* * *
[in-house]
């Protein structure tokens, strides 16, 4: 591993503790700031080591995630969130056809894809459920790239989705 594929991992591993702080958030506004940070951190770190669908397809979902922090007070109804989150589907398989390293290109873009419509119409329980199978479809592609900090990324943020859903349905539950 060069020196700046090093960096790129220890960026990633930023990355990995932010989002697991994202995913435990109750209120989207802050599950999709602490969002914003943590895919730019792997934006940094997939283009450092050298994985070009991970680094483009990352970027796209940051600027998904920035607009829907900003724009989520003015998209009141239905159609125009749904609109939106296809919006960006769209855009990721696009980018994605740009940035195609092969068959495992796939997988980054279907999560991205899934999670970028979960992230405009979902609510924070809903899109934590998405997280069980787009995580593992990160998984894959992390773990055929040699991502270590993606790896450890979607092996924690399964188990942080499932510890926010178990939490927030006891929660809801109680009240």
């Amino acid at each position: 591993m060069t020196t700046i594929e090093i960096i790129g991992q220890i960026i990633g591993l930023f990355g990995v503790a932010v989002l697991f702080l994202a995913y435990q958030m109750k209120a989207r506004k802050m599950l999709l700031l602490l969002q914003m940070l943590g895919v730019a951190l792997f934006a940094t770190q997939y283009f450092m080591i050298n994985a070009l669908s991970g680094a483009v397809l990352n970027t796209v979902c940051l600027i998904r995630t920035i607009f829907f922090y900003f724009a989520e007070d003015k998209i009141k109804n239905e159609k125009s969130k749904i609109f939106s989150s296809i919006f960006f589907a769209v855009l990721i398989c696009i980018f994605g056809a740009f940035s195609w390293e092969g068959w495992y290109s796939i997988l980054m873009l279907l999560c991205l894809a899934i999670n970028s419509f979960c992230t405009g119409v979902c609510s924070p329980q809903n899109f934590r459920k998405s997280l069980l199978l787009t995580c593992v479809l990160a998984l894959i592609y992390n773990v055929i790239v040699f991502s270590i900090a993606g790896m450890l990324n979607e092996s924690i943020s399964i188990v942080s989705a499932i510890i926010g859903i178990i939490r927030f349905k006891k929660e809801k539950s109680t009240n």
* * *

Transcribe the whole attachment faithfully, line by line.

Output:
[in-house]
């Protein structure tokens, strides 16, 4: 591993503790700031080591995630969130056809894809459920790239989705 594929991992591993702080958030506004940070951190770190669908397809979902922090007070109804989150589907398989390293290109873009419509119409329980199978479809592609900090990324943020859903349905539950 060069020196700046090093960096790129220890960026990633930023990355990995932010989002697991994202995913435990109750209120989207802050599950999709602490969002914003943590895919730019792997934006940094997939283009450092050298994985070009991970680094483009990352970027796209940051600027998904920035607009829907900003724009989520003015998209009141239905159609125009749904609109939106296809919006960006769209855009990721696009980018994605740009940035195609092969068959495992796939997988980054279907999560991205899934999670970028979960992230405009979902609510924070809903899109934590998405997280069980787009995580593992990160998984894959992390773990055929040699991502270590993606790896450890979607092996924690399964188990942080499932510890926010178990939490927030006891929660809801109680009240």
């Amino acid at each position: 591993m060069t020196t700046i594929e090093i960096i790129g991992q220890i960026i990633g591993l930023f990355g990995v503790a932010v989002l697991f702080l994202a995913y435990q958030m109750k209120a989207r506004k802050m599950l999709l700031l602490l969002q914003m940070l943590g895919v730019a951190l792997f934006a940094t770190q997939y283009f450092m080591i050298n994985a070009l669908s991970g680094a483009v397809l990352n970027t796209v979902c940051l600027i998904r995630t920035i607009f829907f922090y900003f724009a989520e007070d003015k998209i009141k109804n239905e159609k125009s969130k749904i609109f939106s989150s296809i919006f960006f589907a769209v855009l990721i398989c696009i980018f994605g056809a740009f940035s195609w390293e092969g068959w495992y290109s796939i997988l980054m873009l279907l999560c991205l894809a899934i999670n970028s419509f979960c992230t405009g119409v979902c609510s924070p329980q809903n899109f934590r459920k998405s997280l069980l199978l787009t995580c593992v479809l990160a998984l894959i592609y992390n773990v055929i790239v040699f991502s270590i900090a993606g790896m450890l990324n979607e092996s924690i943020s399964i188990v942080s989705a499932i510890i926010g859903i178990i939490r927030f349905k006891k929660e809801k539950s109680t009240n």